Your Selling Your Business Checklist Should Include an IP Audit

This post is part of the Mergers & Acquisitions blog series focusing on selling your business.

By April Price

Nearly every business has intellectual property concerns when selling their business.  Unfortunately, many business owners fail to recognize or appreciate the valuable intellectual property rights they have.

Some common examples of intellectual property that go unrecognized include customer lists, marketing information, pricing strategies, business names, and logos used in the operation of business.  Of course, more recognizable intellectual property such as patents and copyrights can often be overlooked as well. A business owner’s failure to recognize intellectual property means they may not capture the entire value of their business in a sale.  Below is a list to help you prepare for a transaction that involves intellectual property.

  1. Inventory Your Intellectual Property

In the early stages of any potential transaction, the business owner should inventory their intellectual property; prospective buyers and lenders will request this information as part of their due diligence.  In order to help create your inventory, consider:

  • What names, brands, taglines, domain names, or logos does your business use;
  • Does the business own any patents or have any inventions that create value for the company;
  • Are there any materials such as customer lists, formulas, algorithms, marketing plans, or business strategies that are closely held and create value for the company;
  • Is there any software code, marketing materials, website content or other materials that are owned or used by the company; and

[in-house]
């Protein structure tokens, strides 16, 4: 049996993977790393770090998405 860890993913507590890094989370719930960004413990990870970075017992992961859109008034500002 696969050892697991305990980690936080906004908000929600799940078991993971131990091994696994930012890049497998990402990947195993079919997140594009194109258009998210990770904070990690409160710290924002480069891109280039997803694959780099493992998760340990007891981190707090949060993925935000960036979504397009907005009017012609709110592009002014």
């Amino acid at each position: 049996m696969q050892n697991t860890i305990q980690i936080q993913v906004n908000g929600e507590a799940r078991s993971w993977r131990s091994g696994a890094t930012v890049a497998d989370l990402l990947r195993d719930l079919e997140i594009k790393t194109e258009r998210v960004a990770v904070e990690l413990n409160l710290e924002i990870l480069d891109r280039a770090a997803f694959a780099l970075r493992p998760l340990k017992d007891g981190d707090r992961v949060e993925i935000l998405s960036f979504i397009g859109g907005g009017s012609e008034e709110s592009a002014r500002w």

• Are there social media accounts associated with the business?
  1. Document Ownership of Intellectual Property

It may help to review intellectual property ownership with an attorney as some ownership is governed by applicable laws. In conducting such a review, consider the following:

  • All employment agreements that include intellectual property provisions;
  • All agreements in which the business may have acquired intellectual property rights, including independent contractor agreements, software licenses, web development agreements, and any other assignments or licenses.
  • If you find a gap in ownership, take steps to fix it.
  • For unowned (licensed) intellectual property, review the agreement for to see if it can be transferred.
  • If you collect personally identifiable information of customers, review your website privacy policy and terms of use for restrictions on transfer of same.
  1. Review Registration and Enforcement Issues Related to Intellectual Property

Once ownership and/or rights and licenses have been documented, the next step is to consider any challenges to the business’s intellectual property:

  • Gather any cease and desist letters received or sent, and ensure all matters have been resolved.
  • Gather any lawsuit documents or documents threatening lawsuits and ensure all matters have been resolved.
  • Gather all administrative proceeding documents (PTAB, TTAB) and ensure all matters have been resolved.
  • Gather all registration and filing documents (both at the federal and state levels), and ensure all renewals and maintenance fees are current and that the chain of title is correctly indicated.